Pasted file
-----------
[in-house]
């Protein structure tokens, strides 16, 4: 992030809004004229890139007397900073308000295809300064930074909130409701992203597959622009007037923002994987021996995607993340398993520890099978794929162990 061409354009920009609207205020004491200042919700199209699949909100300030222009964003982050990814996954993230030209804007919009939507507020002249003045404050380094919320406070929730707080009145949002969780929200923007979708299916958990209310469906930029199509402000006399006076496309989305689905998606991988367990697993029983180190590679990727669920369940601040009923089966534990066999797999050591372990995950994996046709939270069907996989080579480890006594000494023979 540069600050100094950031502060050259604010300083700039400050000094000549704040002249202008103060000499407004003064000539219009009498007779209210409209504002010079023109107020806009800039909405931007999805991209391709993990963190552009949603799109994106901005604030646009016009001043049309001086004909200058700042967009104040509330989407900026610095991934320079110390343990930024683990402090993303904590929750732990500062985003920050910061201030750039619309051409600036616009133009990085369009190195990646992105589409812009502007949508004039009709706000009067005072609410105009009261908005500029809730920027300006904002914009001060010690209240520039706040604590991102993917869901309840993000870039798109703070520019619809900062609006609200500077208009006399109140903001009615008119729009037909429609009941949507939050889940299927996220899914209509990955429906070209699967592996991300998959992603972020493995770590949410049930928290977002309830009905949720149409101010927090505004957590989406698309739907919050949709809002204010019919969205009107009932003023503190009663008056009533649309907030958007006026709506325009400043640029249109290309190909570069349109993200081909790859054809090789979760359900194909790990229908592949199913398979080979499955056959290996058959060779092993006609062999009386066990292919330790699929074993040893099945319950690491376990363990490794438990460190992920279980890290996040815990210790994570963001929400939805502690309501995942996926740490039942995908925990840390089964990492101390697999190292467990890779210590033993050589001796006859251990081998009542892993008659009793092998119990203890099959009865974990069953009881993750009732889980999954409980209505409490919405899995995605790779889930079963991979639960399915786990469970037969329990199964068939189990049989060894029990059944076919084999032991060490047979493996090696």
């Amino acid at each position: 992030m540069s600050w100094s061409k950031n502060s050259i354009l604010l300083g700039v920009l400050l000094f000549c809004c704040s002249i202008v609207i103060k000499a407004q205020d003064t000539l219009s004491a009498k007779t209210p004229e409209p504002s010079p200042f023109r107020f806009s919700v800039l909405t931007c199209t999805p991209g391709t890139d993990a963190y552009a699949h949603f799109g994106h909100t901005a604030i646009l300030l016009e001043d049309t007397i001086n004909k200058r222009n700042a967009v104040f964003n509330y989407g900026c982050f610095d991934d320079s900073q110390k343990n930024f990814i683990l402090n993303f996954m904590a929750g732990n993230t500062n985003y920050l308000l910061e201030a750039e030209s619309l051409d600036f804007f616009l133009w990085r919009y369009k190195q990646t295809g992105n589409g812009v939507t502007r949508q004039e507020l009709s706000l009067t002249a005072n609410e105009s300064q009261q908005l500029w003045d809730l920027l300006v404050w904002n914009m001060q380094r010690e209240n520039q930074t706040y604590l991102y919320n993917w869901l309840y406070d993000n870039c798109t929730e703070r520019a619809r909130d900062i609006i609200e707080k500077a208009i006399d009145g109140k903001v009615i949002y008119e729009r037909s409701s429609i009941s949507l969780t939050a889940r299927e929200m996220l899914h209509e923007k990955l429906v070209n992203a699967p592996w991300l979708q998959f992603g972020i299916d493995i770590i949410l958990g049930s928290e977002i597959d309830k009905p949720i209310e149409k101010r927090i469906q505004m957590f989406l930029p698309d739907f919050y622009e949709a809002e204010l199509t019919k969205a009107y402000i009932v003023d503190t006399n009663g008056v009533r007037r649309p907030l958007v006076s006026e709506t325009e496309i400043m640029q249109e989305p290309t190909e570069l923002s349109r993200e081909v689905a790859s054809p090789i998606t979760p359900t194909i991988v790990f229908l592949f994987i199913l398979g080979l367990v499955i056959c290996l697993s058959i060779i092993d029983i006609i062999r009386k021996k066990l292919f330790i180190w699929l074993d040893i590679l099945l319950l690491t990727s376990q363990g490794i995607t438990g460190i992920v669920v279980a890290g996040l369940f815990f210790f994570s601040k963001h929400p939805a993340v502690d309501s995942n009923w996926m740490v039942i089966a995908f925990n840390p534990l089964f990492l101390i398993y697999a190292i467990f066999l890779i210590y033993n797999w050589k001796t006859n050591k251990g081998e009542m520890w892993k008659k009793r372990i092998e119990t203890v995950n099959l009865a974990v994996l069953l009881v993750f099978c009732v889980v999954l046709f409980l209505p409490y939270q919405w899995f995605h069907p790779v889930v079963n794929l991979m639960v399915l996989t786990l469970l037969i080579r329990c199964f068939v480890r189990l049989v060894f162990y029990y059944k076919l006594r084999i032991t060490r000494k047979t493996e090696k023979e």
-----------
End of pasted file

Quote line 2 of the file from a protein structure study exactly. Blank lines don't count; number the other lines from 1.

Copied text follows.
């Protein structure tokens, strides 16, 4: 992030809004004229890139007397900073308000295809300064930074909130409701992203597959622009007037923002994987021996995607993340398993520890099978794929162990 061409354009920009609207205020004491200042919700199209699949909100300030222009964003982050990814996954993230030209804007919009939507507020002249003045404050380094919320406070929730707080009145949002969780929200923007979708299916958990209310469906930029199509402000006399006076496309989305689905998606991988367990697993029983180190590679990727669920369940601040009923089966534990066999797999050591372990995950994996046709939270069907996989080579480890006594000494023979 540069600050100094950031502060050259604010300083700039400050000094000549704040002249202008103060000499407004003064000539219009009498007779209210409209504002010079023109107020806009800039909405931007999805991209391709993990963190552009949603799109994106901005604030646009016009001043049309001086004909200058700042967009104040509330989407900026610095991934320079110390343990930024683990402090993303904590929750732990500062985003920050910061201030750039619309051409600036616009133009990085369009190195990646992105589409812009502007949508004039009709706000009067005072609410105009009261908005500029809730920027300006904002914009001060010690209240520039706040604590991102993917869901309840993000870039798109703070520019619809900062609006609200500077208009006399109140903001009615008119729009037909429609009941949507939050889940299927996220899914209509990955429906070209699967592996991300998959992603972020493995770590949410049930928290977002309830009905949720149409101010927090505004957590989406698309739907919050949709809002204010019919969205009107009932003023503190009663008056009533649309907030958007006026709506325009400043640029249109290309190909570069349109993200081909790859054809090789979760359900194909790990229908592949199913398979080979499955056959290996058959060779092993006609062999009386066990292919330790699929074993040893099945319950690491376990363990490794438990460190992920279980890290996040815990210790994570963001929400939805502690309501995942996926740490039942995908925990840390089964990492101390697999190292467990890779210590033993050589001796006859251990081998009542892993008659009793092998119990203890099959009865974990069953009881993750009732889980999954409980209505409490919405899995995605790779889930079963991979639960399915786990469970037969329990199964068939189990049989060894029990059944076919084999032991060490047979493996090696």